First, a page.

The group naturally sees its work in the settings of wider geographies and associated cultural contexts. Stephen Kite discovers how John Ruskin's naturalism informs his readings of Italian cities such as Venice and Verona. Juliet Odgers explores 17th and 18th century British architecture and gardens, principally through the work and thinking of John Evelyn. Marga Munar Bauza is interested in the shaping of urban morphology and of the boundaries between public and private domains over time. Juliet Davis focuses on themes of urban change, regeneration and resilience building with an emphasis on the place and potential of urban and architectural design within these processes. Through her funded research on urban resilience, she considers social, economic and political aspects of the adaptability of historical urban form. In related terms, Federico Wulff's Marie Curie funded research on the 'ecology of urban voids' explores the architecture and urbanism of financial crisis along the Euro-Mediterranean coastline.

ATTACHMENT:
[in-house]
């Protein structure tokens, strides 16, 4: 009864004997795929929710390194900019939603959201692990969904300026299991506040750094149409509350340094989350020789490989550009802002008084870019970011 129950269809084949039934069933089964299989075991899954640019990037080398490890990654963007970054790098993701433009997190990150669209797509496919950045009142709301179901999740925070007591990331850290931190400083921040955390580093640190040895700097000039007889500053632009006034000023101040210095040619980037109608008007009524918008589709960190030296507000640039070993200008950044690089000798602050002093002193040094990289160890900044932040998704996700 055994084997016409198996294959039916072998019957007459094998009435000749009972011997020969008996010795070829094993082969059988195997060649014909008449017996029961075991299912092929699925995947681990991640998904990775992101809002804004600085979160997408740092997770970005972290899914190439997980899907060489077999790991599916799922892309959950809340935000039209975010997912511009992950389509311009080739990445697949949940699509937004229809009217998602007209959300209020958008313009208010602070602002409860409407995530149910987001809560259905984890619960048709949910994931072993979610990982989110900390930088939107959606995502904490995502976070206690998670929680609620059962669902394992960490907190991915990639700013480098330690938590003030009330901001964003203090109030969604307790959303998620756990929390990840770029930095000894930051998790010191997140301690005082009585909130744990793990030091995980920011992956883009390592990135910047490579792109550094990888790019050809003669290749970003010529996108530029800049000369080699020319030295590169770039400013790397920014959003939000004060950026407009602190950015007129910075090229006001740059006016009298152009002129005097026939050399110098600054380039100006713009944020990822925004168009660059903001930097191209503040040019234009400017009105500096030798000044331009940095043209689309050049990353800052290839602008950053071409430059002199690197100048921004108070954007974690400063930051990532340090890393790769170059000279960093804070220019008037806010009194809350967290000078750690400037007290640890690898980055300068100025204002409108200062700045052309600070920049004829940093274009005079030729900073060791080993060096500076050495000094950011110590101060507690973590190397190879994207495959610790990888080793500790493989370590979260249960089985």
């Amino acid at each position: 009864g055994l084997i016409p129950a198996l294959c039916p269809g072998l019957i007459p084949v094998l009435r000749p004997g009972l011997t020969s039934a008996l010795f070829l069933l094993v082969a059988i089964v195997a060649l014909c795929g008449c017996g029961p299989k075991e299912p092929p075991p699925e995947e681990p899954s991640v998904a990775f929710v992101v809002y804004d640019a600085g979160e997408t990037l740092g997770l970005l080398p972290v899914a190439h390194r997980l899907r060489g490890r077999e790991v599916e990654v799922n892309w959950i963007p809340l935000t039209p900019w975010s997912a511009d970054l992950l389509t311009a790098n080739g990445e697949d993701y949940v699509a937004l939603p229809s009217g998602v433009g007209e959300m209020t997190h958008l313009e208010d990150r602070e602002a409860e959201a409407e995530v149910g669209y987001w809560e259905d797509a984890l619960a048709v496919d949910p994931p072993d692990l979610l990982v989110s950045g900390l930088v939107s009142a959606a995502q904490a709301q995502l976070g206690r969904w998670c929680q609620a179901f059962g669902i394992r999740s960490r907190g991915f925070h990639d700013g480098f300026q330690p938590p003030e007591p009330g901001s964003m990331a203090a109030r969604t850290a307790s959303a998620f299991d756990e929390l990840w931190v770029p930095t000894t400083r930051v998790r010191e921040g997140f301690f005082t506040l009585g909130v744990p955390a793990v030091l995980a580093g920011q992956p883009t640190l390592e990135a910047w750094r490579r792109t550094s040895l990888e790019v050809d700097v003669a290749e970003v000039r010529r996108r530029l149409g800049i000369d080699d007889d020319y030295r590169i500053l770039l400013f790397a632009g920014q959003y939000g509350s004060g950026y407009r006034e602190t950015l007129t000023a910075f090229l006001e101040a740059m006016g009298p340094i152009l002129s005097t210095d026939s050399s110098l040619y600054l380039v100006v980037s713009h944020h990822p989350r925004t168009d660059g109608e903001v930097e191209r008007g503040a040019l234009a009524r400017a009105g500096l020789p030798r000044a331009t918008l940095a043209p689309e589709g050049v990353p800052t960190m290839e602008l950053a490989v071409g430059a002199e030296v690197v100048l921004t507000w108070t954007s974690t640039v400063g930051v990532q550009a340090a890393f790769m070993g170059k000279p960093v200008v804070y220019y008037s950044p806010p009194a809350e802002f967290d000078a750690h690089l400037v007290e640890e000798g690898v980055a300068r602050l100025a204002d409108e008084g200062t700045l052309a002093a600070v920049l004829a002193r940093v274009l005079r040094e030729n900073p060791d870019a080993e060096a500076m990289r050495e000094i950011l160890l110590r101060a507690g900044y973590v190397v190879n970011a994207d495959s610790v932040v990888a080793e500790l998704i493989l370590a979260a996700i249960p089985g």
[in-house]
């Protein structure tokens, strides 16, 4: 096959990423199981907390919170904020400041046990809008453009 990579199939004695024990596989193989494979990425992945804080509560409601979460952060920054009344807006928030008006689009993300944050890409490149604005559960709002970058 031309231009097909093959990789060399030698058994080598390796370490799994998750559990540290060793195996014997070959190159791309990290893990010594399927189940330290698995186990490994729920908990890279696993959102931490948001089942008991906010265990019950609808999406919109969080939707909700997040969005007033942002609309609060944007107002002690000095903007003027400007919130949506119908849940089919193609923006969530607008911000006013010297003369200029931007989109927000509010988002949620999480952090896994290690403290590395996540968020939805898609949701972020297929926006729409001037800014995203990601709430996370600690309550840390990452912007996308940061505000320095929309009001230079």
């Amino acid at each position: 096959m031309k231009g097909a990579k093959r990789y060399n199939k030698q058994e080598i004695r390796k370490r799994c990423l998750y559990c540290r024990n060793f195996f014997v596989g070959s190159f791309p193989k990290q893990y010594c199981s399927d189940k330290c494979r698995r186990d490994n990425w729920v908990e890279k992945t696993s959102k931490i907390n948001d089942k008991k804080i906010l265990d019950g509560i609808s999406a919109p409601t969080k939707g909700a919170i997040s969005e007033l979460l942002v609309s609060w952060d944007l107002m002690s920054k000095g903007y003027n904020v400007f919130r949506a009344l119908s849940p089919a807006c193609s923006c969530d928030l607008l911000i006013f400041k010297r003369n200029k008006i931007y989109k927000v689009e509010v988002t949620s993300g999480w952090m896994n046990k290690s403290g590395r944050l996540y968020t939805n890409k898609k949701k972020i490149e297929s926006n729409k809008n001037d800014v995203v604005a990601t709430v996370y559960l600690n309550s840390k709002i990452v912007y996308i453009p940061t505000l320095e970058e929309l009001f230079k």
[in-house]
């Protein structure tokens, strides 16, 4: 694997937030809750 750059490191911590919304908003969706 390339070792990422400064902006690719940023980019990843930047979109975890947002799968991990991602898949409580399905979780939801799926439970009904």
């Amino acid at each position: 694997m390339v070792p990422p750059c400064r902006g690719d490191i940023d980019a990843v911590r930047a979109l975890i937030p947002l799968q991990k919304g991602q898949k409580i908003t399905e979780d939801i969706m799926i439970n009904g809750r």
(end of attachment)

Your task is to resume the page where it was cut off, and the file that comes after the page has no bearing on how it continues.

Understanding culture and religion, and the resultant typologies and identities, informs the work of Adam Hardy on the history of architecture in South Asia, specifically Indian temple Architecture. This is also the case in Kathryn Wilkinson's work on the relationship between Welsh Non-Conformism and chapel architecture. The historiography of science is explored by Juliet Odgers in her work on John Evelyn and natural philosophy. Juliet Davis PhD research considered how conceptions of time and temporality are mobilised in urban planning and architectural design discourse and practice, focussing on plans for London's Olympic Legacy. Oriel Prizeman's expertise in library architecture is disseminated through regular contributions to the Architectural Review. Her book on Andrew Carnegie's transatlantic standardisation of public environments has received international interdisciplinary recognition.